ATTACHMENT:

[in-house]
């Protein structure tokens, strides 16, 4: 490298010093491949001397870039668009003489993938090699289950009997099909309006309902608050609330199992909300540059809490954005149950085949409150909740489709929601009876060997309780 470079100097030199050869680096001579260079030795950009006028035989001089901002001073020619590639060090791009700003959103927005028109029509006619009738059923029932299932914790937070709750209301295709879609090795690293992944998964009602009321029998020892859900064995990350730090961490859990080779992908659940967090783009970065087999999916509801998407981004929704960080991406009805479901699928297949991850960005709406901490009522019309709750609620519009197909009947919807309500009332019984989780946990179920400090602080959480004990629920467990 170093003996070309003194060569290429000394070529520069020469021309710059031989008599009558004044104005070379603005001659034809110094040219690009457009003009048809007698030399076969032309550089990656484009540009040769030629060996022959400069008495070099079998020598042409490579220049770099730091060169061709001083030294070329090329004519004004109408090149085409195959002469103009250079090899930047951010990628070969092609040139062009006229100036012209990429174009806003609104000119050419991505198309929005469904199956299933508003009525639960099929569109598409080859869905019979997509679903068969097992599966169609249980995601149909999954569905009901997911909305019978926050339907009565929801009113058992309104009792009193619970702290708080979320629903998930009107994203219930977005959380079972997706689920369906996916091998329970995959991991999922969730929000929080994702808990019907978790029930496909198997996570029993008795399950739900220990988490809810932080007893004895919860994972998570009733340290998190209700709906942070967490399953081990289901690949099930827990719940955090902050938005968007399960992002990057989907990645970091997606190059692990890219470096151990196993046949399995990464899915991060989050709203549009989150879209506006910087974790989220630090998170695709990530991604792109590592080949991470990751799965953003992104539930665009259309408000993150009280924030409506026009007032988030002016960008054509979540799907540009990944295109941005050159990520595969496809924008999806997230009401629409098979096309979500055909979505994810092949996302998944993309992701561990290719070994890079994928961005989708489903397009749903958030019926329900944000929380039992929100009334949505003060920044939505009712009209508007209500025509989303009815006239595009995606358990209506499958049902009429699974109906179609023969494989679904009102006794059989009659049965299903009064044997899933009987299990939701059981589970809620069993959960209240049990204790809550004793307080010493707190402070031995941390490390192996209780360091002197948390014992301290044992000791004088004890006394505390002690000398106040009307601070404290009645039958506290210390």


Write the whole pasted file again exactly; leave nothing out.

[in-house]
């Protein structure tokens, strides 16, 4: 490298010093491949001397870039668009003489993938090699289950009997099909309006309902608050609330199992909300540059809490954005149950085949409150909740489709929601009876060997309780 470079100097030199050869680096001579260079030795950009006028035989001089901002001073020619590639060090791009700003959103927005028109029509006619009738059923029932299932914790937070709750209301295709879609090795690293992944998964009602009321029998020892859900064995990350730090961490859990080779992908659940967090783009970065087999999916509801998407981004929704960080991406009805479901699928297949991850960005709406901490009522019309709750609620519009197909009947919807309500009332019984989780946990179920400090602080959480004990629920467990 170093003996070309003194060569290429000394070529520069020469021309710059031989008599009558004044104005070379603005001659034809110094040219690009457009003009048809007698030399076969032309550089990656484009540009040769030629060996022959400069008495070099079998020598042409490579220049770099730091060169061709001083030294070329090329004519004004109408090149085409195959002469103009250079090899930047951010990628070969092609040139062009006229100036012209990429174009806003609104000119050419991505198309929005469904199956299933508003009525639960099929569109598409080859869905019979997509679903068969097992599966169609249980995601149909999954569905009901997911909305019978926050339907009565929801009113058992309104009792009193619970702290708080979320629903998930009107994203219930977005959380079972997706689920369906996916091998329970995959991991999922969730929000929080994702808990019907978790029930496909198997996570029993008795399950739900220990988490809810932080007893004895919860994972998570009733340290998190209700709906942070967490399953081990289901690949099930827990719940955090902050938005968007399960992002990057989907990645970091997606190059692990890219470096151990196993046949399995990464899915991060989050709203549009989150879209506006910087974790989220630090998170695709990530991604792109590592080949991470990751799965953003992104539930665009259309408000993150009280924030409506026009007032988030002016960008054509979540799907540009990944295109941005050159990520595969496809924008999806997230009401629409098979096309979500055909979505994810092949996302998944993309992701561990290719070994890079994928961005989708489903397009749903958030019926329900944000929380039992929100009334949505003060920044939505009712009209508007209500025509989303009815006239595009995606358990209506499958049902009429699974109906179609023969494989679904009102006794059989009659049965299903009064044997899933009987299990939701059981589970809620069993959960209240049990204790809550004793307080010493707190402070031995941390490390192996209780360091002197948390014992301290044992000791004088004890006394505390002690000398106040009307601070404290009645039958506290210390």